PHONOGRAPH RECORD MAGAZINE - SEPTEMBER, 1975
REVIEW OF THE ALBUM "FLEETWOOD MAC"
BY BEN EDMONDS

If you're one of those people like me who lost track of Fleetwood Mac in the post-Peter Green haze of erratic albums and perpetual personnel changes, brace yourself for the nicest musical surprise 1975 has sprung on us: Fleetwood Mac (the band) has produced "Fleetwood Mac" (the album), a record strong enough to demand immediate inclusion in any consideration of the year's best.

Just prior to the recording of this new album, the band replaced the departing Bob Welch with two new members, vocalist Stephanie Nicks and guitarist/vocalist Lindsey Buckingham. As Buckingham Nicks they released one mildly promising album on a Polydor subsidiary in 1973, which sounds absolutely premature by comparison with their initial accomplishments as a part of Fleetwood Mac. They're both talented writers and singers, but their decisive contribution to the band is more in the realm of attitude; there's an aggressive energy at work here that even the original Fleetwood Mac might not've been able to match.

Stephanie's songs are indicative of the diversity this new band is capable of. She can go soft and acoustic on "Landslide" and be equally effective at handling the electricity of "Rhiannon" (possibly the most powerful son in their live set.) And have them both rank amomg the album's highlights. Lindsey Buckingham is a solid guitarist, and his intelligent ideas about guitar tracking play a substantial part in the success of this album. It's not the blinding guitar virtuosity of previous Macs, but playing with taste and an almost impeccable sinse of what each song requires of his instrument. "Monday Morning" (featuring great Buddy Holly drumming from Mick Fleetwood) and "Blue Letter" are performances Nils Lofgren and the Eagles (respectively) would be proud to claim as their own, and Buckingham's musical personality would seem to be emerging in an attractive niche somewhere between the two. But where taste and restraint can occasionally border on strangulation, his big and brutal playing on "I'm So Afraid" suggests an explosive quality that this band has only begun to explore.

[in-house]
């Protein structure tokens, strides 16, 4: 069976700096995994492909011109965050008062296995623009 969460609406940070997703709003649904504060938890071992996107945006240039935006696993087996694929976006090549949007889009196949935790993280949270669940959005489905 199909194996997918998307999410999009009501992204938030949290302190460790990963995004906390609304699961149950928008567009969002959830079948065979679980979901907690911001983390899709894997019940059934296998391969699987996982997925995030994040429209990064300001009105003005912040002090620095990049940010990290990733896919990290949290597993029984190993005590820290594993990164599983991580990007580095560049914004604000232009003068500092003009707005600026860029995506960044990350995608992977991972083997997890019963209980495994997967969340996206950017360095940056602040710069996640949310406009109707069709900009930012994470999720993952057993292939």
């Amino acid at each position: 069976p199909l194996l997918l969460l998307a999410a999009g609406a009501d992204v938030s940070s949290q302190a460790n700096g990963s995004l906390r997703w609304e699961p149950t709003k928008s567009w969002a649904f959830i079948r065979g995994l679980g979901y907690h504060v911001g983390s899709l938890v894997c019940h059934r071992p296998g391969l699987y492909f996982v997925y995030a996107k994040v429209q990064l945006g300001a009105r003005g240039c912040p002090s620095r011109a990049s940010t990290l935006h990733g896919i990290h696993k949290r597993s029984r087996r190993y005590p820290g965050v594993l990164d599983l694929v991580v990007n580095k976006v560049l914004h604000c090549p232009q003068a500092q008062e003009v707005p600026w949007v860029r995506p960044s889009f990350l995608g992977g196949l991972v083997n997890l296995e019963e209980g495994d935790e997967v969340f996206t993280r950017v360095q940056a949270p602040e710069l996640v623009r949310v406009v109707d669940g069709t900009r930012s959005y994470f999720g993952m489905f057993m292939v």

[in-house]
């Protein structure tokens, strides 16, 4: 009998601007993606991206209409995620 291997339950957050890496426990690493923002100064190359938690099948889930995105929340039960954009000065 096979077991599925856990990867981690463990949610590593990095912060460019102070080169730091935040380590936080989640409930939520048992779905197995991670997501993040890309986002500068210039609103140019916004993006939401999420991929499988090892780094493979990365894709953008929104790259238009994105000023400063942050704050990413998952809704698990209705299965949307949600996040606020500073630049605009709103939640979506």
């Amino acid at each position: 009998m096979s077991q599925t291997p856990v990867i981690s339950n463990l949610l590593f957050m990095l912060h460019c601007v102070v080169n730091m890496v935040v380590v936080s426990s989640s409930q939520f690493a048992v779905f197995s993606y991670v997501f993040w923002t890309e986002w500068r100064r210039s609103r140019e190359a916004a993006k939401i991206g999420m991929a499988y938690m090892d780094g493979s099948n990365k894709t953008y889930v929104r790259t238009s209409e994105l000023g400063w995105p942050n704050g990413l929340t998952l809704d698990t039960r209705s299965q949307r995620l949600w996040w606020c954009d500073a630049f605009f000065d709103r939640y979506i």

A lot of the old Fleetwood Mac was merely convenient conventional frames on which great and near-great guitarists could hang their most impressive licks. This album, however, crystalizes Fleetwood Mac as a SONG band, something they've been threatening for the last four years. The crucial element in the taking of this direction has been Christine McVie, who had the same blues roots everybody else did but countered with a pop sensibility that, until now, none of the band's guitarists truly shared. Her pop inclinations blossomed with the last album's "Come A Little Bit Closer," which may've been THE undiscovered pop gem of 1974 and remains eminently ripe for a smash coverjob.

Her songs on this album, most notably "Forever" and "Say You Love Me" strike the most operative balance of her influences yet. The former is a smooth love ballad that DENNIS WILSON (my emphasis) could almost've written, while the latter shows off her developing mastery of a distinctively bouncey strain of good-time rock. And her keyboards mesh with Buckingham's guitar to give the overall sound more punch, bringing a band that has always been the sum of readily identifiable parts into a more unified perspective. The one son co-authored by McVie and Buckingham, a rave-up called "World turning" is not among the better tracks (being to my taste one of those live killers that never really translates to record), but the amount of radio exposure it's already gotten reflects an effectiveness at providing their audience with a relatable point of transition between old and new Fleetwood Macs.

Keith Olsen's main contribution as engineer and co-producer is that you can finally begin to get on record a consistent picture of how good a drummer Mick Fleetwood is, something you've always had to see the band live to fully appreciate. On the band's past studio efforts, it didn't necessarily matter WHAT he was playing because too often it sounded like he was beating on a piece of fruit with a mallet. This time around you really begin to feel the presence of his drums and, more importantly, what they mean to the construction of Fleetwood Mac's music. Though I feel a bit foolish waking up to the fact seven years on, the partnership of bassist John McVie and Mick Fleetwood is the best rhythm section in rock & roll.

While this is one of the album's greatest assets, it simultaneously creates the album's only real problem. It almost seems as if Olsen achieved his drum presence not by making them bigger, but by making everything surrounding the drums smaller. What this album lacks, which you notice when you see the group live, is power, and it's down to the way the band was recorded. You're always aware that they're making the right instrumental moves, but the point is never driven home with the authority it should be. The greatness of the music is all here, but its real muscle is not always represented.

Such ultimately petty gripes aside, this album scores heavily for what it delivers but also for what it promises. Its three hit single possibilities ("Blue Letter," "Monday Morning," and "Say You Love Me") could very easily explode the dimensions of an already-substantial following, yet it's still just a beginning. The album was recorded before the band had ever played together live, which makes for a potential here that's nothing short of frightening. Far from being merely a good band with a distinguished past, Fleetwood Mac is a band with a future.


Thanks to Kayde for transcribing this and posting it to the Ledge and to Anusha for forwarding it to us.